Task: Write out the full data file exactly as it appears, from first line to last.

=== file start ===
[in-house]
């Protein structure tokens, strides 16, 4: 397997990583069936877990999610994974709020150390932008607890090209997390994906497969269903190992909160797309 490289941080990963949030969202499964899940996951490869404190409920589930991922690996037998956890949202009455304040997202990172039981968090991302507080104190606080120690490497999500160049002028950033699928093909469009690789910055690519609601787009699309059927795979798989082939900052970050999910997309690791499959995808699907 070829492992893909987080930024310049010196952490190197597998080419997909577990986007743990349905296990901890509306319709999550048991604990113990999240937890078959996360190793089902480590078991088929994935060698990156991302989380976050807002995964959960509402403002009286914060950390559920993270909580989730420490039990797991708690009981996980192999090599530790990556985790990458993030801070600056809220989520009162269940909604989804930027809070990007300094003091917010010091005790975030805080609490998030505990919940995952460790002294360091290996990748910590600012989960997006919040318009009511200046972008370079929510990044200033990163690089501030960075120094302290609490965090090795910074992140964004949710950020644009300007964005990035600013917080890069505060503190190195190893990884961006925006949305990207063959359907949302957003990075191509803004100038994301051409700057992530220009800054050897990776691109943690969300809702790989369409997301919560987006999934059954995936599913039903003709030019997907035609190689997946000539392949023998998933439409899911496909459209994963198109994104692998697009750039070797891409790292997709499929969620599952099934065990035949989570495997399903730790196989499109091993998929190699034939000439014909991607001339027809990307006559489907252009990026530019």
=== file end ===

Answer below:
[in-house]
């Protein structure tokens, strides 16, 4: 397997990583069936877990999610994974709020150390932008607890090209997390994906497969269903190992909160797309 490289941080990963949030969202499964899940996951490869404190409920589930991922690996037998956890949202009455304040997202990172039981968090991302507080104190606080120690490497999500160049002028950033699928093909469009690789910055690519609601787009699309059927795979798989082939900052970050999910997309690791499959995808699907 070829492992893909987080930024310049010196952490190197597998080419997909577990986007743990349905296990901890509306319709999550048991604990113990999240937890078959996360190793089902480590078991088929994935060698990156991302989380976050807002995964959960509402403002009286914060950390559920993270909580989730420490039990797991708690009981996980192999090599530790990556985790990458993030801070600056809220989520009162269940909604989804930027809070990007300094003091917010010091005790975030805080609490998030505990919940995952460790002294360091290996990748910590600012989960997006919040318009009511200046972008370079929510990044200033990163690089501030960075120094302290609490965090090795910074992140964004949710950020644009300007964005990035600013917080890069505060503190190195190893990884961006925006949305990207063959359907949302957003990075191509803004100038994301051409700057992530220009800054050897990776691109943690969300809702790989369409997301919560987006999934059954995936599913039903003709030019997907035609190689997946000539392949023998998933439409899911496909459209994963198109994104692998697009750039070797891409790292997709499929969620599952099934065990035949989570495997399903730790196989499109091993998929190699034939000439014909991607001339027809990307006559489907252009990026530019």